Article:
London had been a whirlwind, Berlin the continuation of an affair with the city. Then Helsinki? Finland? – calm, dignified, pleasant – occasionally bland? When I read this blog back it isn’t the normal easy informative, sometimes wry tale of my observations and experiences. This is more a recording of information, more lecture notes.
I suspect though that this is a city that would grow on one – with its human scale streetscape, wide streets, quiet buskers, fine design and steeped in a musical culture.
It may be that my responses were simply a counterpoint to the high of the previous fortnight, especially since I was now travelling with strangers.
I joined a small group tour in Helsinki – ah! group travel! I haven’t done much, mostly with the university to exotic places (Timbuktu, Libya, Syria). Group experiences themselves deserve at least a blog. Your instincts are constrained, your time pre-determined, the schedule rapid, the path pre-trodden, control out of your hands — a tourist not a traveller. Cocooned in a new world.
Luckily the group leader was not just charming but also erudite, learned and engaging.
History in a nutshell
To start understanding Finland (as much as one can do on a whistle stop, roller coaster tour) the briefest contextual setting is necessary. First it is a surprise that the official languages are both Swedish and Finnish although Finns comprise 93% of the population and Swedes only 6%. History explains that.
Although people have lived in Finland for 9000 years, the Swedes controlled the country from early in the 14th century until the beginning of the 19th century when Russia took over and Finland became the Russian Grand Duchy of Finland.
Finnish is a language with links to Hungarian and a smaller family of northern languages unrelated to Scandinavian ones. It was not written until the mid 16th century when Bishop Agricola translated the New Testament
The Russians granted increased power to the Finnish parliament in 1869 and the use of the Finnish language spread. However, by the beginning of the 20th century, programs of Russification were widespread. Finland finally became independent in 1917. Russia invaded in 1939 and finally Finland agreed an alliance with Germany. Consequently Finland ceded Karelia, 10% of its land, to the Russians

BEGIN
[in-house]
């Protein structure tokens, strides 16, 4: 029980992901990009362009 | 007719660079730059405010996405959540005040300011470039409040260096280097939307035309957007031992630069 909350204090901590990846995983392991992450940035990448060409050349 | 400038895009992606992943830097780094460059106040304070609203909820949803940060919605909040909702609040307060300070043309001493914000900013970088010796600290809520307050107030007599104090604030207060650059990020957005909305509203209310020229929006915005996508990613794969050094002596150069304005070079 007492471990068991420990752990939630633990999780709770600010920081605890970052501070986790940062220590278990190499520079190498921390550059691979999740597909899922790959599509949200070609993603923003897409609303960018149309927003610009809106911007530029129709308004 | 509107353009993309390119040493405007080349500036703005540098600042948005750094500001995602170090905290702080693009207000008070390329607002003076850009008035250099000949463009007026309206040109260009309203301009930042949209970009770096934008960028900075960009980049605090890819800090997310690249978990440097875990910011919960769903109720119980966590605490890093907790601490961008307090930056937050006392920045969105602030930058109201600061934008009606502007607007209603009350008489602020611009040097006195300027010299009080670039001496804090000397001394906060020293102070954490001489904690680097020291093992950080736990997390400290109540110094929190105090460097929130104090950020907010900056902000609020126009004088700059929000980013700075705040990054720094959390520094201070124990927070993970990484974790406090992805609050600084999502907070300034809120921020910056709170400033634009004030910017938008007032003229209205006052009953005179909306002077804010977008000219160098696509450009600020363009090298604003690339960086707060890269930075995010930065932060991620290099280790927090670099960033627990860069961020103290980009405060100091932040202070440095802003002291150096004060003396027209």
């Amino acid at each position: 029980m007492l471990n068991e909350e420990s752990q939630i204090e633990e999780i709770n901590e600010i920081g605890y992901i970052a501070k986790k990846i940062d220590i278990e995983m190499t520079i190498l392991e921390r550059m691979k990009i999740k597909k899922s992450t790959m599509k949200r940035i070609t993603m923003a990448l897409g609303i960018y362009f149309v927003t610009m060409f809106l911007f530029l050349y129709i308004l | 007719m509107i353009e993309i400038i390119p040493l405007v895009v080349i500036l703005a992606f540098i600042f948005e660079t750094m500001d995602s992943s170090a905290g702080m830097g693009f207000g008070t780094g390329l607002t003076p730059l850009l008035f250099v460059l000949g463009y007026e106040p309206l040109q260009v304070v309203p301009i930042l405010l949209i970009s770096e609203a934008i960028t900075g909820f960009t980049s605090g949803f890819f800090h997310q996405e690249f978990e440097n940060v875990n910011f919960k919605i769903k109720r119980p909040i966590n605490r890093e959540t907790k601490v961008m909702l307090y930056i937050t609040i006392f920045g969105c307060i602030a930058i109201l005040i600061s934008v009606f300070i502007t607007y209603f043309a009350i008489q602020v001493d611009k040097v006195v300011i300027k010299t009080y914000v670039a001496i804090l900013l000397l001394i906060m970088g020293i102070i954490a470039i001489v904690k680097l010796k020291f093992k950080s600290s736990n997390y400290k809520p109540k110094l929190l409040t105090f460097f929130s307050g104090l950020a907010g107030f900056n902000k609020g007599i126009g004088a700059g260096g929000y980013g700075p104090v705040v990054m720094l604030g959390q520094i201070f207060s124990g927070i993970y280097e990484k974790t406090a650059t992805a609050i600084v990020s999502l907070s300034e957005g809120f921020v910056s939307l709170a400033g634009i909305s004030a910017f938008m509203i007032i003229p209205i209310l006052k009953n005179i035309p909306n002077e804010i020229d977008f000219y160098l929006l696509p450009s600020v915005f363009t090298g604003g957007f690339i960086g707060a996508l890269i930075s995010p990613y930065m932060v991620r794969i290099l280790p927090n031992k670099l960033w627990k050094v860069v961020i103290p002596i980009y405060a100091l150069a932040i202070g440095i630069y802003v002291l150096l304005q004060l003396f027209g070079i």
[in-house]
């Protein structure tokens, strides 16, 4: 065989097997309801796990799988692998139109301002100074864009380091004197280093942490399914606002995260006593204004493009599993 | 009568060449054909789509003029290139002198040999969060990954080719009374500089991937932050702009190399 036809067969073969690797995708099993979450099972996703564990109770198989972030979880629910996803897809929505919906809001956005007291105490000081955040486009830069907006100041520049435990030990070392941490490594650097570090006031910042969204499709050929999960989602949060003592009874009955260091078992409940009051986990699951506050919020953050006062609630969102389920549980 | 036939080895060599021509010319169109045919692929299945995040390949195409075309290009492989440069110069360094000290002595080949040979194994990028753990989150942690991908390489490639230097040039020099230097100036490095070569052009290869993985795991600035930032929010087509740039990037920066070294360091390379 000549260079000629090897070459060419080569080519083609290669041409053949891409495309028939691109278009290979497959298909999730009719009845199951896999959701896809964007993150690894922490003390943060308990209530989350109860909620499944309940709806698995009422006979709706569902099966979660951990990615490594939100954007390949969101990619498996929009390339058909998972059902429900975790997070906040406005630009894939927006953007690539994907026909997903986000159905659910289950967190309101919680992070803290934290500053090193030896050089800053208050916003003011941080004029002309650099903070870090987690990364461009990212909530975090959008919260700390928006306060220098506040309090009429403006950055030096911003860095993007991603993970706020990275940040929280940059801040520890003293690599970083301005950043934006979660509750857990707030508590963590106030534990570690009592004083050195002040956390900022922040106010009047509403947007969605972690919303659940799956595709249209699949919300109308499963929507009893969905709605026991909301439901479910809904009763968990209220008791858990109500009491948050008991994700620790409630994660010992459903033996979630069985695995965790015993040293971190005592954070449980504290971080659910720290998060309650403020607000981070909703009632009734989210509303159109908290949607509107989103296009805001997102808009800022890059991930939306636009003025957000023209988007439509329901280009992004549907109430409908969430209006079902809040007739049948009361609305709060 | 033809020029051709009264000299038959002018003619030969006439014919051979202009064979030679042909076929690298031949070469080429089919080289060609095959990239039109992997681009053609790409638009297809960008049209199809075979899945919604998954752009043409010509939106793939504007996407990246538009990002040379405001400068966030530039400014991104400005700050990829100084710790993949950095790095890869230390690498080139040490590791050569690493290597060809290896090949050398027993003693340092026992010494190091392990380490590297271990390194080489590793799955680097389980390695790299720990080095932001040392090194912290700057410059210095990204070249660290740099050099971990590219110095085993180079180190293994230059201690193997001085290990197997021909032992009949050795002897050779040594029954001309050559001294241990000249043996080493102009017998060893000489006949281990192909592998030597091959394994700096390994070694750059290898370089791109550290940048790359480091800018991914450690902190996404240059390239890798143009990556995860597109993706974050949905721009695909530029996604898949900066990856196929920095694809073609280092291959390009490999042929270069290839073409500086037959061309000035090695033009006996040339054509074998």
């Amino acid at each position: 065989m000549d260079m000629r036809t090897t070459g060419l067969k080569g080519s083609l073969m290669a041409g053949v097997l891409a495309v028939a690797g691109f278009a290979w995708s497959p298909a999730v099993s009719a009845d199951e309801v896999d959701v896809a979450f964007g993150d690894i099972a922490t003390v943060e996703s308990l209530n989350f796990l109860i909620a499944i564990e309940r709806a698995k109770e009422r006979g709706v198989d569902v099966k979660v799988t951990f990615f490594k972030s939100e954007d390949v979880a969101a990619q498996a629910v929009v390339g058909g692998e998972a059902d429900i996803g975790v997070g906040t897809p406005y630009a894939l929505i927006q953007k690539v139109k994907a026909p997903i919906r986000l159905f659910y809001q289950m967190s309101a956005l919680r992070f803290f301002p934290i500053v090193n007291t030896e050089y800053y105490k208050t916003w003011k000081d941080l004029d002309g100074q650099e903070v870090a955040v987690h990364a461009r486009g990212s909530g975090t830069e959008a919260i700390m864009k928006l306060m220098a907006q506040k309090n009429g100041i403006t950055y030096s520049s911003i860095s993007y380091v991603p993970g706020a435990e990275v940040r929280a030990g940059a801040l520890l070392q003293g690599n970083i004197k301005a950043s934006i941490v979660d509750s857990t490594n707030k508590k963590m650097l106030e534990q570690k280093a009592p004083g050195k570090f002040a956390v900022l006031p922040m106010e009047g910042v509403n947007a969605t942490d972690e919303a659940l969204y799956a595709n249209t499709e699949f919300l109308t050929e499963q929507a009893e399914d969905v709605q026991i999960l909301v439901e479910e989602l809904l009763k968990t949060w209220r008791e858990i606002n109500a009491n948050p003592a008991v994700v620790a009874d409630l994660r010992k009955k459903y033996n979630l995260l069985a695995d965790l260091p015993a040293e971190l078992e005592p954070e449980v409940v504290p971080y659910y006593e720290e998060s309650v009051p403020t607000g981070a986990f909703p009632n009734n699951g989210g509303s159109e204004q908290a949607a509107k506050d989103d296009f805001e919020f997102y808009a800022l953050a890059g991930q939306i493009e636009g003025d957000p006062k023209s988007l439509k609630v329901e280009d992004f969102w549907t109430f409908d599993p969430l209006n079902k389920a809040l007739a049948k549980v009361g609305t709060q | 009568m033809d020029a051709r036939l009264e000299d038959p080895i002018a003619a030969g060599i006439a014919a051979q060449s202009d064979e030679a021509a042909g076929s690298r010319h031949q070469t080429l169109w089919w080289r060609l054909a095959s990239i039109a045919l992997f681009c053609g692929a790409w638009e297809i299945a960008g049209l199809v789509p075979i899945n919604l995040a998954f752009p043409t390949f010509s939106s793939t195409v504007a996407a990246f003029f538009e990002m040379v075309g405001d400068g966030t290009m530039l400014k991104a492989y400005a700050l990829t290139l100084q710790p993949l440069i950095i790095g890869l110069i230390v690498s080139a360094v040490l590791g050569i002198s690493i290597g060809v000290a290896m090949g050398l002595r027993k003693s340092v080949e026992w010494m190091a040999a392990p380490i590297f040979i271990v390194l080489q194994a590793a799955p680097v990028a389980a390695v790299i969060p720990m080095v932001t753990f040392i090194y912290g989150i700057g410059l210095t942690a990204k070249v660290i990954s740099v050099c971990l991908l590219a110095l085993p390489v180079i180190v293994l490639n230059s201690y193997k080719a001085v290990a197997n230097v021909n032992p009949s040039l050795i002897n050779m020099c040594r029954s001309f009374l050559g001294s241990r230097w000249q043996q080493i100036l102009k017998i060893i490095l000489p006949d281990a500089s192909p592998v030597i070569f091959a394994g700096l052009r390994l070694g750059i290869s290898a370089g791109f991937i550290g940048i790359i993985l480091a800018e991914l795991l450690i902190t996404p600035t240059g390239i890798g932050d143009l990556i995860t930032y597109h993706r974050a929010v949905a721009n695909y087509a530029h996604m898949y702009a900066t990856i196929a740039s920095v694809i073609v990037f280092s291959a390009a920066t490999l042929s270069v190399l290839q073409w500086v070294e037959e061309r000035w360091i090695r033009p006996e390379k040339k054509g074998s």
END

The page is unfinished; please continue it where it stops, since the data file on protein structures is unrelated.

In 1995 Finland joined the EU and later adopted the euro. Imagine being a country of 5.4 million people living next door to a belligerent neighbour of 300 mill. Potential retaliation may well be why Finland does not upgrade its partnership agreement with NATO to full membership.
Here endeth the history lesson. I mention the history because its stages are written in the architecture of the city.
Street life in the city
People enjoy street art and sculpture:
and pigeons enjoy statues
Helsinki – The Architecture
A city the size of Helsinki, 560,000, evokes thoughts of large provincial Middle European centres big enough for some signature architecture.
Sitting high above much of the city centre is the main Evangelic Lutheran Cathedral, a symbol of Helsinki. It was designed by a Berliner, Carl Ludwig Engel in the 19th century (completed in 1852) as part of the Empire-style-downtown Helsinki area.
Below is Senate Square framed with buildings in the Empirical Grand Classical style. The pale yellow buildings also designed by Carl Ludwig Engel dominate it. He was the architect of much of the Square including the Government Palace, the National Library and the main buildings of the University of Helsinki.
Completed in 1868 the Uspenski Cathedral is the largest orthodox church in Western Europe. With its golden cupolas and redbrick facade, the church is one of the clearest symbols of the Russian impact on Finnish history.
Art nouveau architecture was interpreted in Finland as its own form of National Romanticism.
Some of the finest art nouveau examples include Saarinen’s Central Railway Station (1914).
The Aschan Café has some splendid nouveau features.
The Helsink University Library,whilst it has an interesting exterior is more interesting because of what it shows about modern Finnish architecture. It is built to maximise internal light and the fittings, as are those of a nearby supermarket, are made of beautifully turned and pleasing wooden shelves – not our ugly tin shelving. Indeed the Finnish reputation for good design shows in the details of so many of the buit interiors.
Other fine pieces of architecture we whistle stopped through were both in central Helsinki, the Church in the Rock, literally that, and the Chapel of Silence in one of the city’s busiest squares.
At the Seurasaari Island open air museum old buildings have been relocated here to show how people sued to live in previous centuries.
Music and education